In Esquimalt, there are six council seats up for grabs, with only three incumbents running.
Additionally, voters will cast ballots for who will fill nine trustee positions on the Greater Victoria School District.
In Esquimalt, there will be two advance voting days on Oct. 5 and 12, and the general voting day will take place on Oct. 15. Each day voting takes place from 8 a.m. to 8 p.m. at the Esquimalt Recreation Centre.
In 2018, Esquimalt had 4,143 ballots cast for a voter turnout of 29.9 per cent.
There are two candidates running for mayor, incumbent Mayor Barb Desjardins, and Sonya Gracey, who served as a councillor in Victoria between 2005 and 2011.
Desjardins studied physical education at Laurentian University and has pursued a career in physiotherapy. She now owns the James Bay Physiotherapy. She first ran for council in 2005 and has served as Esquimalt’s mayor for four terms.
If elected, her priorities are updating the policing framework agreement and addressing policing issues, investing in public safety infrastructure, addressing climate change and the environment, implement the township’s economic development strategy, supporting the town’s culture and heritage, and working to build and strengthen partnerships.
In 2018, Desjardins received 70.46 per cent of the mayoral votes with 2,919.
Gracey has lived in Esquimalt for seven years, and the 12 years before that were in Vic West. She has worked as a registered nurse for 20 years and is currently the coordinator for Herway Home at Island Health. She has a bachelor of science in nursing from UVic, a master’s certificate in systems leadership from Royal Roads University, and masters in public health from University of Verona.
If elected, she plans to engage and invest in the community, cultivate and nurture relationships, and respond and adapt to climate change.
In 2008, Gracey was elected as a Victoria councillor with 8,002 votes, receiving the third most votes.
In Esquimalt, there are six councillor positions and seven people in the running.
Armour was first elected to Esquimalt council in 2018, and also works as a post-secondary education consultant. Before his consulting work he spent 20 years in various senior management positions in the B.C. government and federal government. He has a Master of Public Administration, a Bachelor of Education and a Bachelor of Arts.
If re-elected, he plans to focus on three priorities. Density done right, climate action, and business growth.
In 2018, Armour received the sixth most votes with 2,176.
Boardman is an executive director with Island Health and is running for council as a way to give back to her community.
If elected, she hopes to support the creation of high quality accessible health care for Esquimalt residents, support development that provides thoughtful and deliberate housing and appropriate retail and public services, incorporate affordable housing into new developments, and develop Climate Mitigation and Adaptation plans.
Cavens lives in West Bay and has two children who attend Victor Brodeur. He has sat on Esquimalt’s Advisory Planning Commission since 2017 and been the vice-chair since 2021. He is a principal of a consulting firm, C2MP, and has a degree in Landscape Architecture and a Ph.D. in Civil Engineering.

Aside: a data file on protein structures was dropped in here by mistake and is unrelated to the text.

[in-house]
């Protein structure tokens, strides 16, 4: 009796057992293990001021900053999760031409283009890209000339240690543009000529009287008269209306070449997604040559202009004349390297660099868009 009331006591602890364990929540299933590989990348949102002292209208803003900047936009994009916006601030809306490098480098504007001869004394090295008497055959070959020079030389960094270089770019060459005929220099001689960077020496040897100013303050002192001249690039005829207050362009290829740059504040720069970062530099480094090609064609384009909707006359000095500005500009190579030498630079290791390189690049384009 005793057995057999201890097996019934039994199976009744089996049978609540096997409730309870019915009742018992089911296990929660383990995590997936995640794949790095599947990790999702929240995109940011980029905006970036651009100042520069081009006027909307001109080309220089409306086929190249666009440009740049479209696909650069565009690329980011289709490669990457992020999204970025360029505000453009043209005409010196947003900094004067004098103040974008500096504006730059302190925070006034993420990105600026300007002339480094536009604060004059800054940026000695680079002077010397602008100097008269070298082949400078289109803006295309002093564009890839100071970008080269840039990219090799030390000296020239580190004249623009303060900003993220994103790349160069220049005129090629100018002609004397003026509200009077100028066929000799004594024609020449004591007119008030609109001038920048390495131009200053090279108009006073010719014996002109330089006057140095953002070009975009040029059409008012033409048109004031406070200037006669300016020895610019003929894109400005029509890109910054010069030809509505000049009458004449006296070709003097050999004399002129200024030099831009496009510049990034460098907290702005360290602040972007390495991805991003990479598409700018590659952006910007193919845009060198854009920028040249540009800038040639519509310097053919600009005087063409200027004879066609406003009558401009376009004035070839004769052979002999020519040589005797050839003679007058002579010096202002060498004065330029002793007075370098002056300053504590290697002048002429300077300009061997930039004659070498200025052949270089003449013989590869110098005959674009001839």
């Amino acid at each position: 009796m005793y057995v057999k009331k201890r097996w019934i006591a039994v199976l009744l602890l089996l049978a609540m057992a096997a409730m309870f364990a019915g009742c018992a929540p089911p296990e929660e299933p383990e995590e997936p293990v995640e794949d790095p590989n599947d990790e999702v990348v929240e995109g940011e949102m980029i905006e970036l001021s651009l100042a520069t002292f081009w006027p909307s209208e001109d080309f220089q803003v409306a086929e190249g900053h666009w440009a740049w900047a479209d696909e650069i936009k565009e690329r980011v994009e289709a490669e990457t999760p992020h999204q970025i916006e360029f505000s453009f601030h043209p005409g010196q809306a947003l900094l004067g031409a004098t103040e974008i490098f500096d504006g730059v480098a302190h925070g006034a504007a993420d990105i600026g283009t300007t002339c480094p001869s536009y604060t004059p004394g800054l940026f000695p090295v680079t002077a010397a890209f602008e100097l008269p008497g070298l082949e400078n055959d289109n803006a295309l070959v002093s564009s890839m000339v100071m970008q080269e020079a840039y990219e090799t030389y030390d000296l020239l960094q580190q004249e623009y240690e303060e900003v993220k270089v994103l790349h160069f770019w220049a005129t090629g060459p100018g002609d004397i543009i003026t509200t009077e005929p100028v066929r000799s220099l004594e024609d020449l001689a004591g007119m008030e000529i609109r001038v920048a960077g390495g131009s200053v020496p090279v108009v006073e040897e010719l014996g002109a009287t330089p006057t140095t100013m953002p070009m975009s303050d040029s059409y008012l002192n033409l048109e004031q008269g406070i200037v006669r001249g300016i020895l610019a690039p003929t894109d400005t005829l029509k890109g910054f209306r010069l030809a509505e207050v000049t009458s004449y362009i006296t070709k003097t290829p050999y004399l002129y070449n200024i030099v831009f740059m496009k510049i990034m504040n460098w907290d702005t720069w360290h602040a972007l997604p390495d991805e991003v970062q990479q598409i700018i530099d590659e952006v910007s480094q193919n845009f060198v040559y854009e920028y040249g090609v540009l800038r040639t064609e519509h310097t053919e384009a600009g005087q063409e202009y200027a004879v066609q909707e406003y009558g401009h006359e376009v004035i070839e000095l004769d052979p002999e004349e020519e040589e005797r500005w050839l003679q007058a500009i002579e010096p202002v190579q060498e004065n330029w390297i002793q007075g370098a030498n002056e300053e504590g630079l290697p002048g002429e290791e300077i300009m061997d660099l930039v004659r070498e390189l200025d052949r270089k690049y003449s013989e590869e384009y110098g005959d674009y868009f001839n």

If elected, his priorities are housing affordability, climate change, safe streets and active transportation, and good governance and financial management.
Helliwell was first elected to Esquimalt council in 2018, and his family has lived in Esquimalt for five generations, six generations in the region. He has spent his career in public sector governance, financial management, and capital project delivery.
If elected, his priorities are diverse housing options for everyone, a strong and engaged community, and accessible and connected neighbourhoods.
In 2018, Helliwell received the second most votes with 2,575.
Morrison was first elected to Esquimalt council in 2011 and has served three terms. He works in a senior communications role at the BC Assessment Authority. He studied political science, communications, and geography at Simon Fraser University and has a certificate in urban studies and a teaching certificate.
If re-elected, his priorities are housing, affordability, the climate emergency, economic development, the future of the town’s policing, safe streets, celebrating community, reconciliation, and parks and recreation.
In 2018, Morrison received the most votes with 2,705.
Munkacsi is a long-time Esquimalt resident and community volunteer. He currently serves as the Commissioner of the Esquimalt Advisory Planning Commission and is a member of the Esquimalt Chamber of Commerce. He has a graduate certificate in project management and a bachelor of arts in political studies and international relations.
If elected, his priorities will be making Esquimalt more affordable, improving policing, building density with different housing tools, addressing health care shortages, building an active transportation network, finding results to parking issues, and growing retail business and community gathering spaces.
In 2018, Munkacsi unsuccessfully ran for council coming in seventh place with 1,605 votes.
Rotchford has lived in Esquimalt since 2006 and has worked in the field of mental health and addictions for 15 years. She is the president of the Victoria Labour Council and has sat on the United Way of South Vancouver Island Labour Committee.
If elected, her priorities will be community support, accountable governance, strong public services, and change for the better.